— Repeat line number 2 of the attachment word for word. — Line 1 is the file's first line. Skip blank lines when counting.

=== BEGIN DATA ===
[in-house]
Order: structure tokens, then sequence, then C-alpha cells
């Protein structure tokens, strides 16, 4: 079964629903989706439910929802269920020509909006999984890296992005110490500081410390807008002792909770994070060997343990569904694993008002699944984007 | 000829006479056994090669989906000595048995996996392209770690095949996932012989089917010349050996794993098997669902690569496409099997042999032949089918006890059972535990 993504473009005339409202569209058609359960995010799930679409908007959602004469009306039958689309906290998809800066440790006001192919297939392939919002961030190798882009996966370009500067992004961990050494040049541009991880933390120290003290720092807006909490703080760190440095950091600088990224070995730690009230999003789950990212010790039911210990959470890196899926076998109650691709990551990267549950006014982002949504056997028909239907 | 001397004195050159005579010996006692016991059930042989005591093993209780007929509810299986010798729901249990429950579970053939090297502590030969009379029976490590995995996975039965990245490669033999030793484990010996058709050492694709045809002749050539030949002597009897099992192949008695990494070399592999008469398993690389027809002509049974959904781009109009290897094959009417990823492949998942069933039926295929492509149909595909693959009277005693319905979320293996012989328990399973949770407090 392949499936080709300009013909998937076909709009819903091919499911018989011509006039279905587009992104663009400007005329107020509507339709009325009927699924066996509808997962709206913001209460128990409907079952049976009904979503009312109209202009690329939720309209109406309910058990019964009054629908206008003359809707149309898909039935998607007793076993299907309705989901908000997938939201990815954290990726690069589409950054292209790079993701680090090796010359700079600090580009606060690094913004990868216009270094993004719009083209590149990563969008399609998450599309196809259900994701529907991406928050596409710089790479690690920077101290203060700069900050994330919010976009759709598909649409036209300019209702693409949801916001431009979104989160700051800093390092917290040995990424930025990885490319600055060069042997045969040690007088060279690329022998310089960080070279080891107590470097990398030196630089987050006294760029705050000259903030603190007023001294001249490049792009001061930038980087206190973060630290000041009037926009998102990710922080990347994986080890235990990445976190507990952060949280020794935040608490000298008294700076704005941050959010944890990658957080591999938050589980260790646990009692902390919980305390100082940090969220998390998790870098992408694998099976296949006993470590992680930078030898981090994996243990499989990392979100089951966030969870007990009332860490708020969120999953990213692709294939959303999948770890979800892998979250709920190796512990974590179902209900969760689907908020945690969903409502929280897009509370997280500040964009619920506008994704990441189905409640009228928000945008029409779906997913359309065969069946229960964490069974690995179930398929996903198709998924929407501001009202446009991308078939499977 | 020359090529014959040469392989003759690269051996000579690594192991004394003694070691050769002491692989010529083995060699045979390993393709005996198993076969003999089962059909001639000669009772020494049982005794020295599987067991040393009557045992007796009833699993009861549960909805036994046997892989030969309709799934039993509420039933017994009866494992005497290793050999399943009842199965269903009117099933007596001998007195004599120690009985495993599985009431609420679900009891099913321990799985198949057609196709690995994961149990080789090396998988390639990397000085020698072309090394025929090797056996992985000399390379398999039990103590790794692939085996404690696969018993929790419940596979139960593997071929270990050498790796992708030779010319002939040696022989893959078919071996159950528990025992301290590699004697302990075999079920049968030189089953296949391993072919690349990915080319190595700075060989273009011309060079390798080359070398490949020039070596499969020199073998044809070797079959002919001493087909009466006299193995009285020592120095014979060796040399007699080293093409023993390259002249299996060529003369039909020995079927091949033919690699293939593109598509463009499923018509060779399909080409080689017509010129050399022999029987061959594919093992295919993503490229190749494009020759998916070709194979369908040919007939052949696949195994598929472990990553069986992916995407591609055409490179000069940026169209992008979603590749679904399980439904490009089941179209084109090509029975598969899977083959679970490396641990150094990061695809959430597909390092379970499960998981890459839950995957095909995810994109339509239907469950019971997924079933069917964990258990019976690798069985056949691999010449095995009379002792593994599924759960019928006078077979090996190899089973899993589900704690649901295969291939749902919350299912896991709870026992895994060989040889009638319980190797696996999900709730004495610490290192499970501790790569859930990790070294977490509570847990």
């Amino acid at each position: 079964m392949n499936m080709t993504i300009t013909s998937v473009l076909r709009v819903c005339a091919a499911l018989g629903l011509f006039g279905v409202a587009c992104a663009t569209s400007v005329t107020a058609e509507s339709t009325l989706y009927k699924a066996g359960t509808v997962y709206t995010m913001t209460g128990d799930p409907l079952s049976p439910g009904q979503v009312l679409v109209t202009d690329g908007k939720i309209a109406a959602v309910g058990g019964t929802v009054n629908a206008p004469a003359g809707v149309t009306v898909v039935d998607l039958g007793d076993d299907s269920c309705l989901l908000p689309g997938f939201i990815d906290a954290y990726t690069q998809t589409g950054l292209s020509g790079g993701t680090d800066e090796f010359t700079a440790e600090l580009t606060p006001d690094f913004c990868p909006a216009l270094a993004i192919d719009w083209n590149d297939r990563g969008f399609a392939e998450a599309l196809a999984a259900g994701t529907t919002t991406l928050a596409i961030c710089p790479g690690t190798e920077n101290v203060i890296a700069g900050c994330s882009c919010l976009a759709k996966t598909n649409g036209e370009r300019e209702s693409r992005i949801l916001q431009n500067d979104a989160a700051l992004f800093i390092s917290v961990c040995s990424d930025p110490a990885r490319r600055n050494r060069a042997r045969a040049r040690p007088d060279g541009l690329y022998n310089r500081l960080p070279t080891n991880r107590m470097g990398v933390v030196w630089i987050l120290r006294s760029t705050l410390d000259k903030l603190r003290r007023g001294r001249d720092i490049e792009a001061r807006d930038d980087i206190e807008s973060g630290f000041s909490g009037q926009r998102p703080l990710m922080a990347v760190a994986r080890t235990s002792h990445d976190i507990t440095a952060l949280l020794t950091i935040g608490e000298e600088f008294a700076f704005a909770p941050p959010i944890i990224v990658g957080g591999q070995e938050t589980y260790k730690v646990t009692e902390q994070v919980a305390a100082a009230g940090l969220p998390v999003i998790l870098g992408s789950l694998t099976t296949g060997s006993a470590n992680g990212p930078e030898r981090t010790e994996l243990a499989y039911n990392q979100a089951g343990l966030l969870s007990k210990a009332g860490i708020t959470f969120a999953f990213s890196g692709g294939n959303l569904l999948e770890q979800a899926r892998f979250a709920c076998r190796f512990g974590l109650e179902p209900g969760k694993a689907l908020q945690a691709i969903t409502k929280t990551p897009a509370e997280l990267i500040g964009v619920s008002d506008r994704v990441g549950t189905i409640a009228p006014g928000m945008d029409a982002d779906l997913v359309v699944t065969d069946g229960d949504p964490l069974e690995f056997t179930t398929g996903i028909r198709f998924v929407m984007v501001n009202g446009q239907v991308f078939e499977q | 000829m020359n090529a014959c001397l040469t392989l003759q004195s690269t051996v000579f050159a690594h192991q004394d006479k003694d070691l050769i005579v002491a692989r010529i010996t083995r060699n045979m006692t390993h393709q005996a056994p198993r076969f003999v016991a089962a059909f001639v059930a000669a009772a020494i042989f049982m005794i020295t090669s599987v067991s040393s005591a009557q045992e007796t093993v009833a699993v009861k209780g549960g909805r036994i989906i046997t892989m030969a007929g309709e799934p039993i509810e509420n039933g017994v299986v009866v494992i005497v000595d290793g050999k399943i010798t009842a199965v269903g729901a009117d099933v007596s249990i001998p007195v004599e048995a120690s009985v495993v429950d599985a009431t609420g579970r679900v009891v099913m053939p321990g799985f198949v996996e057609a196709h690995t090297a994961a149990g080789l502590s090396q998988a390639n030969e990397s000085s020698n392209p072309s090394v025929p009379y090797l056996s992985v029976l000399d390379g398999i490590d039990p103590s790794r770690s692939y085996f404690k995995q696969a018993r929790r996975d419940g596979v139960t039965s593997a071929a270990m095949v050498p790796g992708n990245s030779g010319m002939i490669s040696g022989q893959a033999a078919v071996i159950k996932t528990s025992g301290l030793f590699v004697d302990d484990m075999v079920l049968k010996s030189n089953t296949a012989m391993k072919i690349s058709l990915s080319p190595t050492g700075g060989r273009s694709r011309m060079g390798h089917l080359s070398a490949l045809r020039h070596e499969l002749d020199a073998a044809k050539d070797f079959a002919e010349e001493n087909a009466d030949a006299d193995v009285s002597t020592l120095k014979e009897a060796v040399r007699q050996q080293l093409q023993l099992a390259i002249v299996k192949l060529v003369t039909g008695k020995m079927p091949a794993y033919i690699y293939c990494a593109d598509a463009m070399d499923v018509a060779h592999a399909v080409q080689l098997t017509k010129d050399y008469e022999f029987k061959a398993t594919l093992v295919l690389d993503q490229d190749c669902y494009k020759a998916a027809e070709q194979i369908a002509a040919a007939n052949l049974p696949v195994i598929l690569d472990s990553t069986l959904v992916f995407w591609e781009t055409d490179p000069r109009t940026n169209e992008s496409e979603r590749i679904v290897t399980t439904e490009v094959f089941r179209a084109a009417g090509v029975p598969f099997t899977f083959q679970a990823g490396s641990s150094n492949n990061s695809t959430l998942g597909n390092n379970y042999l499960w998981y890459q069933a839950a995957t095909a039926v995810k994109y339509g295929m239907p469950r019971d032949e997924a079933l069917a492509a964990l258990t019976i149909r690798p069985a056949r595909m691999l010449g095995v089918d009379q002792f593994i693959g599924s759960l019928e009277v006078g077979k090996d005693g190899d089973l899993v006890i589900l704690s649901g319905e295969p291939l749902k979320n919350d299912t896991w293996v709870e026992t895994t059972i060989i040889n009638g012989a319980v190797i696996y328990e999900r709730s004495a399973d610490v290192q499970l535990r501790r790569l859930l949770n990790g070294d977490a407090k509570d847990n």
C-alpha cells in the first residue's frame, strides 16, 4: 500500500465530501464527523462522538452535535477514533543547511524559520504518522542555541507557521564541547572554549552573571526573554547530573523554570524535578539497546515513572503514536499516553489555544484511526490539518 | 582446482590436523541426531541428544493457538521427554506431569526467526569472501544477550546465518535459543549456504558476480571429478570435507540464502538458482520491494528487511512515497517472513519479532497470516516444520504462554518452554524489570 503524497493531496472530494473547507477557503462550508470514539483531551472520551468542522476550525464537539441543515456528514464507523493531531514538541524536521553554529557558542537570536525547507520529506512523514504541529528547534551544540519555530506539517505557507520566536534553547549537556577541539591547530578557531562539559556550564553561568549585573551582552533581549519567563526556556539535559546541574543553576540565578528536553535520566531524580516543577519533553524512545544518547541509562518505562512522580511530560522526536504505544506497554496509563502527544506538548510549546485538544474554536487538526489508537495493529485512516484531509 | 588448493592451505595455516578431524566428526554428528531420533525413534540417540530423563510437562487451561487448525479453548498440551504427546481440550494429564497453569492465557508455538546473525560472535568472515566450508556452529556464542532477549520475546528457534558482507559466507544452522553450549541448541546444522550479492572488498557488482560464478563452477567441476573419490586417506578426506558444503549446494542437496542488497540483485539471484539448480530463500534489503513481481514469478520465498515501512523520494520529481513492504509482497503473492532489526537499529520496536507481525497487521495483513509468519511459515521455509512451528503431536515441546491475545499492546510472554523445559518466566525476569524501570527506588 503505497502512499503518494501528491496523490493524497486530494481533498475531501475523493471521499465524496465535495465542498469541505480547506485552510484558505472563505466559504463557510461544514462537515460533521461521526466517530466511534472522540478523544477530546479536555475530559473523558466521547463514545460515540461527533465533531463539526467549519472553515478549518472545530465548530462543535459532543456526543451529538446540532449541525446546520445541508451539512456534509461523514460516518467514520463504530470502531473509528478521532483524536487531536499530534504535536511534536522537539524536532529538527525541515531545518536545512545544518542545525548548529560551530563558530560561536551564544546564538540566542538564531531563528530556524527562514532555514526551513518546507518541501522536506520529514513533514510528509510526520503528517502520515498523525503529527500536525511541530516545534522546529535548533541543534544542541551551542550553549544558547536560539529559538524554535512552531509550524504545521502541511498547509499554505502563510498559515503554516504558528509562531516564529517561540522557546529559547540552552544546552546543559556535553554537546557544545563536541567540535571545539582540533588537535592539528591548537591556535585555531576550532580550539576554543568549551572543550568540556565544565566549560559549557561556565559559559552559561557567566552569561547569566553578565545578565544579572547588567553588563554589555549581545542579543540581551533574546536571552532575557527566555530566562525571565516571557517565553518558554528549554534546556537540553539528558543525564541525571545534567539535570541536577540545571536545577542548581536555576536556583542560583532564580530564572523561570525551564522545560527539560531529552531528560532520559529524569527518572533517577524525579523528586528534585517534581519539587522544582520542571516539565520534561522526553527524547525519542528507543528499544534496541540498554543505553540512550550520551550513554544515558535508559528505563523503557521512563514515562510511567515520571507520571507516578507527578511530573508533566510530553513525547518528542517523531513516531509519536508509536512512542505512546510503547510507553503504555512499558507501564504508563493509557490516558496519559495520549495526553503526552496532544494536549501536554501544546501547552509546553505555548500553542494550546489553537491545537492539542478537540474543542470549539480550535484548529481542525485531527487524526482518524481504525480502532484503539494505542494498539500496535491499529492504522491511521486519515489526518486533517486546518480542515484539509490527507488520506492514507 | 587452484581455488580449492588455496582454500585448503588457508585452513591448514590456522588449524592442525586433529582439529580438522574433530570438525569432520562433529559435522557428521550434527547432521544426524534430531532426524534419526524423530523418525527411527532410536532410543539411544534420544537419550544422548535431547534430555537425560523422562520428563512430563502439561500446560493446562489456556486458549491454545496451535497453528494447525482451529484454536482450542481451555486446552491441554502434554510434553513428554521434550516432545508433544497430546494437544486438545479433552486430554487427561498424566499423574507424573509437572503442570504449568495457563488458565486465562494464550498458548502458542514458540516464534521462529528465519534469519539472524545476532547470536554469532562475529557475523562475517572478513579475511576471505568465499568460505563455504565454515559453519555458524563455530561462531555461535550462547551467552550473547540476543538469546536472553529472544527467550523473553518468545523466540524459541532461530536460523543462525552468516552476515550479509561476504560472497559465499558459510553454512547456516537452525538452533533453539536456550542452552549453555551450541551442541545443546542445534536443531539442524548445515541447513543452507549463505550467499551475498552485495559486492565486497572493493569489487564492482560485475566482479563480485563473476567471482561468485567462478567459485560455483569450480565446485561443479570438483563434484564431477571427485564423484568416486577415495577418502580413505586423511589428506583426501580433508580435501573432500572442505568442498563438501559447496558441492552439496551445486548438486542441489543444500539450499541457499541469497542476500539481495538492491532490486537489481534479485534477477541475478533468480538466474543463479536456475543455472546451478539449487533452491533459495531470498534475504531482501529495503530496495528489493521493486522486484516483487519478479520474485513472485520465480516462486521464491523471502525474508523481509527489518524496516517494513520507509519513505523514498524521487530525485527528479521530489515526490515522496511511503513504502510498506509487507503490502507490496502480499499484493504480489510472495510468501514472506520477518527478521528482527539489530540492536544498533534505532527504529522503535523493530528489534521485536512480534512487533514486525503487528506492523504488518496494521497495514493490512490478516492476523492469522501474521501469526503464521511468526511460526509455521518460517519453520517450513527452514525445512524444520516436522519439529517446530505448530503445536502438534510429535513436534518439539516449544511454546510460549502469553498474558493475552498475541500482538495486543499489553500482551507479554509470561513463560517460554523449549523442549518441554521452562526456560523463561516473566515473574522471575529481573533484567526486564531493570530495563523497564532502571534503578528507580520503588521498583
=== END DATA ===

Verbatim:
Order: structure tokens, then sequence, then C-alpha cells